I ended up losing the guards for a little while. They stopped, I think in order to help a vehicle stopped by the road. I considered finding somewhere to camp, but was slightly concerned this could lead to a manhunt! They caught up after a few kilometres anyway.

About an hour past the town, I acquired new guards. Another passport check, another (declined) suggestion that I get in their vehicle. I was now told there was a hotel in 26 kilometres. By this point I had lowered the brightness of my light in order to conserve battery – I was beginning to think I might have to ride all night!

After about ten kilometres, though, we reached the town of Ertay. I asked the policemen if there was a hotel and bank here. They told me to follow them, and led me to a hotel. They said there was no bank, though, so there was still the problem that I hadn’t been allowed to withdraw money! In the end it was agreed that I could sleep in a spare bed in the administration office. The TV there was on and there was a twenty second English segment on Brexit! You can’t avoid it anywhere.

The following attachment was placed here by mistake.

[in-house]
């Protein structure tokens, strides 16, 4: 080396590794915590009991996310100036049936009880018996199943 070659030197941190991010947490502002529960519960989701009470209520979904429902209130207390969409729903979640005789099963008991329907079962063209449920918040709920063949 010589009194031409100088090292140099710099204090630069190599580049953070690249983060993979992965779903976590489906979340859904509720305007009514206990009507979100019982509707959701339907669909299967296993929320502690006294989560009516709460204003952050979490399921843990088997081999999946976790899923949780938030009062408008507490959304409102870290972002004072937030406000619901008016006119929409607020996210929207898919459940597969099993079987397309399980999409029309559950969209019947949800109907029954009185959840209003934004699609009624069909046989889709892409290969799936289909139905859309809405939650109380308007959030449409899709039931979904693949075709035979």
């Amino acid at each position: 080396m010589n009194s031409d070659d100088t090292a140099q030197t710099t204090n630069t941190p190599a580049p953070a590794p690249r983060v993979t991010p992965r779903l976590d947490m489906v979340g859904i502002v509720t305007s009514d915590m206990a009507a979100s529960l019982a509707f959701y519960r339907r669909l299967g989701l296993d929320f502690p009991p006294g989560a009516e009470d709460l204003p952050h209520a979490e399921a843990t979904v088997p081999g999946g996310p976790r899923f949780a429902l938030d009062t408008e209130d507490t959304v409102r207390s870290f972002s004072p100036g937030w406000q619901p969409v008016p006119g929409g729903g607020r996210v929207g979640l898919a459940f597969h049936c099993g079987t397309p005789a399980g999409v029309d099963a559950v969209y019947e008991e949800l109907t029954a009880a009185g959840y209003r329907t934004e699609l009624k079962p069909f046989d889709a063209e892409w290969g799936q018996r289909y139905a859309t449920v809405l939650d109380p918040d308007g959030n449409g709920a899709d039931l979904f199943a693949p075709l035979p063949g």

It had been quite a long day. It was about eleven hours since I last stopped to eat, though admittedly several hours of that was spent standing around while police decided what to do. Still, I’d ridden about 160 kilometres since that last food break, having eaten just 250g of chocolate while pedalling. Surprisingly I wasn’t actually feeling very hungry!

This was one of the more bizarre days of the tour – so far, anyway! It was the sort of situation that, if asked five years ago, I would never have imagined myself in.

September 18th: 194km.

2 thoughts on “Arriving in China

  1. Looking back on this experience, what would you have done differently to avoid all the police attention?


  2. I never actually saw this comment; I’ve just noticed it now, sorry!

    Honestly I don’t think there is much that could be done beyond not going to Xinjiang. That’s just the reality of the situation there.